What is a Lease?
Use of a product for a fixed period of time at a stated payment with no form of ownership included.
A simple definition: A non-equity purchase.
Purchase of Vehicle: Exchange of Money for a product.
When you buy, you pay for the entire cost of a vehicle, Regardless of how many miles you drive it. You typically make a down payment, pay sales taxes in cash or roll them into your loan and pay an interest rate determined by your loan company, based on your credit history. You make your first payment a month after you sign your contract. Later, you may decide to sell or trade the vehicle for its depreciated resale value. In reality, at the end of the typical five-six year loan period you may well own the car, but chances are you really wanted to trade it in a year ago or earlier. Since this is a depreciating asset, it loses value over time with some makes and models depreciating faster than others. so, the car you now own and don't really want and isn't worth very much when you try to trade it in. However, pride of ownership is important to many consumers; others just want to drive a vehicle till it falls apart!
When you lease, you pay only a portion of a vehicle's cost, which is the part that you " use up" during the time you're driving it. You have the option of not making a down payment, you pay sales tax only on our monthly payments (in most states), and you pay a financial rate, called money factor, this is similar to the interest on a loan. You may also be required to pay bank fees that you don't pay when you buy. Note that Subaru does not require a security deposit. You make your first payment at the time you sign your contract-for the month ahead. At lease-end, you have three options regarding the disposition of the car.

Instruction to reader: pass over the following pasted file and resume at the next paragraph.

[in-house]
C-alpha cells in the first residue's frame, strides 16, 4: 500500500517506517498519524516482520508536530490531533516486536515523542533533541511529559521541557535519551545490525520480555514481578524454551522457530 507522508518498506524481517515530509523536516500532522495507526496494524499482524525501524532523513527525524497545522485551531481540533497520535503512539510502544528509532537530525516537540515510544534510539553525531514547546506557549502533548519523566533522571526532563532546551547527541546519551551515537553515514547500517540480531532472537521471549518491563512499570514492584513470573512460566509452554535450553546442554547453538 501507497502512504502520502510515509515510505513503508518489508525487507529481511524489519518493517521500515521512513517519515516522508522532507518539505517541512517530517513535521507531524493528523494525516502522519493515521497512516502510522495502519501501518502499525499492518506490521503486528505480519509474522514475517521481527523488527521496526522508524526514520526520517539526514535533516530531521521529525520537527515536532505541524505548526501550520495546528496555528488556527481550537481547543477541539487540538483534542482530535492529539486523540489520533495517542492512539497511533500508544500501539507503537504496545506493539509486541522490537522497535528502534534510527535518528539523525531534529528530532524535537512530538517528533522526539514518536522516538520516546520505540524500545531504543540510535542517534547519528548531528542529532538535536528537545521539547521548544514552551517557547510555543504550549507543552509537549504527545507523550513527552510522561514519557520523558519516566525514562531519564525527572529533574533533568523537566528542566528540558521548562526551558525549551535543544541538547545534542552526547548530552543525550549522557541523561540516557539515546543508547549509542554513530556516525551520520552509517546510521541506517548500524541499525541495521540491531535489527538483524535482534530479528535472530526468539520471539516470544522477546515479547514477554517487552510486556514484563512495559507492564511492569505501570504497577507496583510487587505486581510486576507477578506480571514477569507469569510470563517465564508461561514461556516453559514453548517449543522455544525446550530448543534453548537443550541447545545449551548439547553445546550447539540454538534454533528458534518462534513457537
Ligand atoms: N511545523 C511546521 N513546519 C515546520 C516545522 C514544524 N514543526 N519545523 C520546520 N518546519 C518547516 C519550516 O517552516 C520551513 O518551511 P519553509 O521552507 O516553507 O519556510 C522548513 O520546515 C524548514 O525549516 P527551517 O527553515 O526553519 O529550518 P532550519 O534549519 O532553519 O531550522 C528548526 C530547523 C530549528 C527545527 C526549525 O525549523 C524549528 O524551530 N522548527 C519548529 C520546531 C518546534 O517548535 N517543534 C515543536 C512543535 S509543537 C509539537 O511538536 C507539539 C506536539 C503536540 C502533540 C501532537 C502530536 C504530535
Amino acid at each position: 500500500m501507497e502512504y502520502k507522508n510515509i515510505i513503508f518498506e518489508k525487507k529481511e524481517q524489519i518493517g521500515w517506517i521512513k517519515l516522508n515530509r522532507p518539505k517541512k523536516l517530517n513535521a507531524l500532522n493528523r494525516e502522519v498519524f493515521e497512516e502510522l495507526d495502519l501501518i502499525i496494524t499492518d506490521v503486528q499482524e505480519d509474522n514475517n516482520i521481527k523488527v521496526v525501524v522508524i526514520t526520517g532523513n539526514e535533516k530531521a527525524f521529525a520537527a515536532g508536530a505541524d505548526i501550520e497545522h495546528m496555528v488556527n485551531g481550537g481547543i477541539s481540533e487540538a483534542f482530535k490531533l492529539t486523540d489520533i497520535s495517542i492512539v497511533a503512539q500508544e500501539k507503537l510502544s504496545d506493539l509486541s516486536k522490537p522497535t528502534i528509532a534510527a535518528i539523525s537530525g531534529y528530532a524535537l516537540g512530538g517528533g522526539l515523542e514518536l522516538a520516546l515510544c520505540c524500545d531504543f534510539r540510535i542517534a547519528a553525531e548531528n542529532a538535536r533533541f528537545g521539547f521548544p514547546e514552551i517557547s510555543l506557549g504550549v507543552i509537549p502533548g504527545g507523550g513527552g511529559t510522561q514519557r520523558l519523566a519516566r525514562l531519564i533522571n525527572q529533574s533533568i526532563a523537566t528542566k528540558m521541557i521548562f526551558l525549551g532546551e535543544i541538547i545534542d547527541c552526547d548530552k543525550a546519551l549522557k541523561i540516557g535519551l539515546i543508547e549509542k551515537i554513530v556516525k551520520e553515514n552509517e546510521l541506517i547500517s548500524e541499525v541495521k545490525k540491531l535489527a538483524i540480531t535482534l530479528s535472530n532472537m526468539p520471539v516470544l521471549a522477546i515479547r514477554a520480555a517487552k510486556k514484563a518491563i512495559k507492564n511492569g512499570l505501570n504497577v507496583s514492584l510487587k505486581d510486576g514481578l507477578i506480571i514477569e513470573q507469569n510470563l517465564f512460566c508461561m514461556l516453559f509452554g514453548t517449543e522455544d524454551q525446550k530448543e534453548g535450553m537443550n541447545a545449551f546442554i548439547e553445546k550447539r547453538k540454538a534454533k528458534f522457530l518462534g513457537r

1. Keep the car because you are in love with it. You pay based on the guaranteed future value (GFV) established when you originally leased the car.
2. Sell or trade the car. If the value of the car is a actually HIGHER than the GFV, you can sell it or trade it and keep the equity (profit) in your pocket.
3. Walk away with no negative equity. Why keep a car that has a value lower then the GFV. At that point you can lease or purchase another vehicle.
Subaru leases are typically 10,000, 12,000, or 15,000 miles per year but can be customized up to 30,000 miles to meet your particular needs. If you have a predictable life style and driving habits where you can "guesstimate" that your annual mileage will fall within these parameters, then leasing is a viable option. However if you exceed the allowed miles at the end of a lease, expect to pay .15 per mile overage fee. This is why it is important to know how many miles you expect to drive a year.
Subaru Leases have automatic built-in-gap coverage , while car purchases loans almost always do not. Gap coverage, or gap insurance, pays the difference between what you owe on your loan or lease, and what your vehicle is actually worth if your vehicle is stolen or destroyed in an accident. why is gap insurance important because it's very common, in these days of long-term loans and leases, rolled-over and refinanced loans, and little or no down payment, to be " upside down" - to owe more on your loan or lease than your car is actually worth. This can mean you'll still own hundreds or thousands of dollars to the finance company even after your insurance has paid for your car that has been totaled or stolen. This turns out to be a huge shocking surprise for most people caught in this unfortunate situation. So, Subaru leases have built-in gap protection, but loans do not. Your better protected with a lease, unless you purchase the gap insurance separately at extra cost for the loan, Tonkin Subaru offers GAP insurance on all purchase plans.